I assumed it was some sort of combination of advertisement and stress test.
It's like any other sector of the bullshit business: some are scammers and some are just delusional. Physics, mediums, reiki 'therapists', exorcists, etc - the interesting question to me is the ratio; I'm inclined to suspect that the majority are fraudulent but no doubt there are some who generally believe that they possess mystical talents.
It effectively comes down to a judgement call on whether someone is an unpleasant charlatan or just mentally ill.
As you may be able garner by now, this was the greatest moment of my life.
You know how sometimes you read things on the internet and you think "I'm almost certain that's a joke, but there is worrying shadow of doubt lurking at the back of my mind"?
Wasn't a shorter working week the promised outcome of technology? "If machines can do 40% of the work, we can all do a three-day week for the same money!"
Which, with hindsight, was naïve to say the least; the actual outcome is "If machines can do 40% of the work, I can lay off 40% of my work force. And then I can pay less to the remaining 60% because there's more competition for jobs!"
I don't know what the solution is, but I assume it involves either a sudden collective burst of altruism in employers (ho ho) or some truly massive government intervention (hee hee). Presumably most
On an entirely different note, why does previewing a comment take the best part of a minute?
That's surely the best option:
1) It's the responsible thing to do - you're returning government property to the head of the government.
2) There will no doubt be some fun and games when the people scanning the president's mail find an electronic device of unknown provenance in the package.
How about a bit of legislation prohibiting the titling of bills in a manner that constitutes blatant propaganda? It's perhaps not as bad as the PATRIOT act, which is the most crotch-punchingly offensive example I've come across, but it's the same fucking ballpark. I'm not sure who should be most insulted: people who don't back the legislation, or the general public whose intelligence is held in such dim regard (and all snark aside, I don't think that most people are really all that stupid).
If simply using sequential numbers is too boring, I propose that the opposing team be allowed free rein to add words to the title of the bill, with no right of appeal or amendment granted to the originator. In this case, for instance, the 'no' camp could insist that the title be amended to Another Nugget of Awful Legislation Securing Human Intelligence and Enforcing Lawful Dissemination.
Yeah, I'd give 4 a shot.
The reason that the original was great, for me, is that the special effects were an awful lot better than anything I'd seen previously (pre-emptive clarification: I'm sure someone will come up with a list of prior films using the same ideas, but I hadn't seen them). The plot was fine but nothing remarkable. The reasons I enjoyed 2 and 3 less were that, yes, the plot was all over the place; but mostly that the visuals were nothing particularly arresting.
It's now been eight or nine years since 3 was made, so perhaps in that time technology and production techniques have moved on to the point that Matrix 4 can blow my socks off anew, hopefully with a vaguely coherent plot to hang it off. Or maybe it will be a lazy cash-in. I'll at least take five minutes to read some reviews.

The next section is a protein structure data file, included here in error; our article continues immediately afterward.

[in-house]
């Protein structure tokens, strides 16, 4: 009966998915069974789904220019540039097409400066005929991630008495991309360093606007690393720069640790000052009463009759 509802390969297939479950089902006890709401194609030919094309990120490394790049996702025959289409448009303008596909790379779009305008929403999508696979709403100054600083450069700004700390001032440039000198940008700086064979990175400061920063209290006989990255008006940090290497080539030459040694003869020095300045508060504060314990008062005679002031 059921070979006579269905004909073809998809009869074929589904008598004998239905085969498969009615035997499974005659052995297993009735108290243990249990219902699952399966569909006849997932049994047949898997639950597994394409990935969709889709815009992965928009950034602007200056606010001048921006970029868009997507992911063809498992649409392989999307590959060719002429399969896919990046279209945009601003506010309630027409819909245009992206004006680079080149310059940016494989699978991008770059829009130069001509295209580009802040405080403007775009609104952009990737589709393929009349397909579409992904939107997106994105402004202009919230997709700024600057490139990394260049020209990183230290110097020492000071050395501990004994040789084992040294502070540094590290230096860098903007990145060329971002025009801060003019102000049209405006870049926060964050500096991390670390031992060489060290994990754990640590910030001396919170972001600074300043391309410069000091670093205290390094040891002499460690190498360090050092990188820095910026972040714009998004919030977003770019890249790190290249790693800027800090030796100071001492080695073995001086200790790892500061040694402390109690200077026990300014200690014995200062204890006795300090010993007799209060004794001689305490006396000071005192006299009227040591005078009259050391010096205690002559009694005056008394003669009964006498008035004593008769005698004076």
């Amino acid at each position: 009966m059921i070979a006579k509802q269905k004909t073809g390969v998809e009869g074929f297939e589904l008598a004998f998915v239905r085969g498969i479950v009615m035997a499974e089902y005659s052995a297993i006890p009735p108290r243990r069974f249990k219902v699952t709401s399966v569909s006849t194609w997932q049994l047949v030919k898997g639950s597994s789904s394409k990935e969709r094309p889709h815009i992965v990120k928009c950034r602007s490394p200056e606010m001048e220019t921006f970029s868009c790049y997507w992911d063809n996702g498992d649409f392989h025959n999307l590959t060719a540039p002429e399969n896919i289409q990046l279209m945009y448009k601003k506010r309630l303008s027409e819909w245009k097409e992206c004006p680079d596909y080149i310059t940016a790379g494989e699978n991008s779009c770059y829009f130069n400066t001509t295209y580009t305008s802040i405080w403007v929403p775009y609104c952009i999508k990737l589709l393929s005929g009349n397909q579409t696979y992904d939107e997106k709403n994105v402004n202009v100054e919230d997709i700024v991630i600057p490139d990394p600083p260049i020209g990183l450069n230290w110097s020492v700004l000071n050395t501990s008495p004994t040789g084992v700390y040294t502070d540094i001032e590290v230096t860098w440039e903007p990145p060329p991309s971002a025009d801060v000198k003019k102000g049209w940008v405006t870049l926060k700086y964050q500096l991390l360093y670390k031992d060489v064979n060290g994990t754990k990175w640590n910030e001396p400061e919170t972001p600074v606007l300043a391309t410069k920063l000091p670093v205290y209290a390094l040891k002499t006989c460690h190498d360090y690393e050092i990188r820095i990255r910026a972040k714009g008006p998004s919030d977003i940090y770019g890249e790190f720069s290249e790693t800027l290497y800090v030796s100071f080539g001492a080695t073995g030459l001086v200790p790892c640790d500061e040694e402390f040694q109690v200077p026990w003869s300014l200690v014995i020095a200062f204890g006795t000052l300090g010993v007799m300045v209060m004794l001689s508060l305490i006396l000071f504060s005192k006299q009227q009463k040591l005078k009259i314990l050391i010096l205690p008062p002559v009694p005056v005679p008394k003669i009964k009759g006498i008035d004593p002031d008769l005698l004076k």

Years ago I worked as a developer for a subsidiary of Fujitsu. One day a colleague asked for my help.
The crux of the problem was that he was unfamiliar with the concept of a 'while' loop. Not the specific implementation in the language he was using, but the actual concept itself. He had some kind of computer science degree and he'd been working in the same team as me, as a developer, for at least two years.
It took me a while to realise what the problem was, as it never occurred to me that he might be unfamiliar with basic control flow. He sheepishly explained that the bulk of his degree was coursework (presumably he got some 'help') and that he'd been hammering square blocks into round holes for the last couple of years. From what I recall, whenever a while loop was appropriate he'd instead use a for loop with an extremely high upper limit and a break condition.
Neural nets! I know nothing about them, or indeed about anything much of practical value, but my understanding is that you take a neural net, place it in a tupperware container filled with sugared water, leave it near the radiator for six months and you have an artificial intelligence!
Granted, that's a bit vague, but so is most of the stuff I've read written by optimistic types who think that poking a neural net with a pointy stick will accomplish something useful.
Greg Egan covers exactly that topic nicely in "Learning to Be Me" (one of the short stories in the Axiomatic collection). Well worth a read, for those
Roses are red
Violets are blue
All of my base
Are belong to you
(I didn't write it, but I think it's adorable)
Given his history I suppose it's reasonable that he's against the burning of carbon-based fuels. Still, I'm not entirely comfortable with the idea of my nice comfy eco-friendly hammock being officially endorsed by the dream-ripper.
Yeah, I was wondering something similar - who gets the other 43%? And where did the number 57 come from?
People have been donating money to centos.org, presumably wishing to further the goals of the project. Is this money (plus the advertising revenue) still available for its intended purpose?
Not accusing anyone of anything, but this question is quite important and doesn't seem to be addressed in the update.